Dozens of civilians have been killed and wounded in Somalia as US-led airstrikes against Islamist militants increase to unprecedented levels, a Guardian investigation has found, raising fears that Washington’s actions could bolster support for extremists.
The escalation in strikes is part of the Trump administration’s broader foreign policy strategy in Africa and the Middle East. There have been 34 US airstrikes in Somalia in the last six months – at least twice the total for the whole of 2016.
Regional allies active in the campaign against Islamic extremists in the east African country have conducted many missions too. These appear to be the most lethal for civilians.
Almost all the strikes target al-Shabaab, the al-Qaida affiliated extremist movement fighting to establish an Islamic state in Somalia for more than a decade.
The Guardian collected and investigated scores of reports of airstrikes over the last 12 months, checking claims in local media with western and local officials, medical staff, witnesses and relatives of victims.
In five attacks since July, more than 50 civilians appear to have been killed or injured. At least two involved US aircraft.
Further casualties are likely to have been caused by other strikes but have gone unreported.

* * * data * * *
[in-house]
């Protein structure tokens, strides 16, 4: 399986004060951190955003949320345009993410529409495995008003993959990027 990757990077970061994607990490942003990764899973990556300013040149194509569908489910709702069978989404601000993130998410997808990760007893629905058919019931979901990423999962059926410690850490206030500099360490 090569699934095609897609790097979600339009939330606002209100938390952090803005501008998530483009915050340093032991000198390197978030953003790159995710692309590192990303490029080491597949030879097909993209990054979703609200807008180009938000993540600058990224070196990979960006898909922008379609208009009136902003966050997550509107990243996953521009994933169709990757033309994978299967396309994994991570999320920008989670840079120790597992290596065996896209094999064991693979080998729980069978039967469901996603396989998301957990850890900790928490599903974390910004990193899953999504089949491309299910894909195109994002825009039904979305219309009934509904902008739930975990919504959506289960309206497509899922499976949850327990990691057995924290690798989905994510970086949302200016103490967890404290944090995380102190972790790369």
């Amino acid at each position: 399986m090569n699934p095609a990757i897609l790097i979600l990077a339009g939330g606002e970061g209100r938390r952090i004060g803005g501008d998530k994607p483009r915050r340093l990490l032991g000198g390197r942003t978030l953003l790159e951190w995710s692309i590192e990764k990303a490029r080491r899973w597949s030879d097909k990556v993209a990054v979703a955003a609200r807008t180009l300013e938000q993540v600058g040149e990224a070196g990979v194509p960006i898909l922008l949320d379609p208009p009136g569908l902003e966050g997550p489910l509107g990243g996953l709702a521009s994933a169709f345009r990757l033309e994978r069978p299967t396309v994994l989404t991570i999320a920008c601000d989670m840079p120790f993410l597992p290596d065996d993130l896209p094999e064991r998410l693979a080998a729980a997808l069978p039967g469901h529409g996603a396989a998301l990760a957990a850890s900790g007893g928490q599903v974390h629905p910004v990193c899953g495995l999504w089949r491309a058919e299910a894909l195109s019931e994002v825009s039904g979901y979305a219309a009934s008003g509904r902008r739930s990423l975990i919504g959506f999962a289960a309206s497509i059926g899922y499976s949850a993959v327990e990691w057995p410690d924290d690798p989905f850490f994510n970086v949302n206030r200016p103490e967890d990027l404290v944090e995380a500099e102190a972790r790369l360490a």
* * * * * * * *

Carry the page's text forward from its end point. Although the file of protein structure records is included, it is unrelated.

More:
Five civilians were killed and two wounded in an airstrike on a village on 6 December, witnesses and hospital staff said.
In another incident, in October, residents and medics reported up to eight civilians being injured in an airstrike during fierce fighting in Lower Shabelle province.
The previous month, four herders were injured when a water hole near the border with Kenya was bombed.
In August, seven members of a family including small children died in a strike in southern Jubaland, relatives said. Officials said all those killed were extremists.
A month earlier, four people, including three children, were killed and eight wounded in an airstrike on a village near the southern port city of Kismayo, relatives and witnesses said.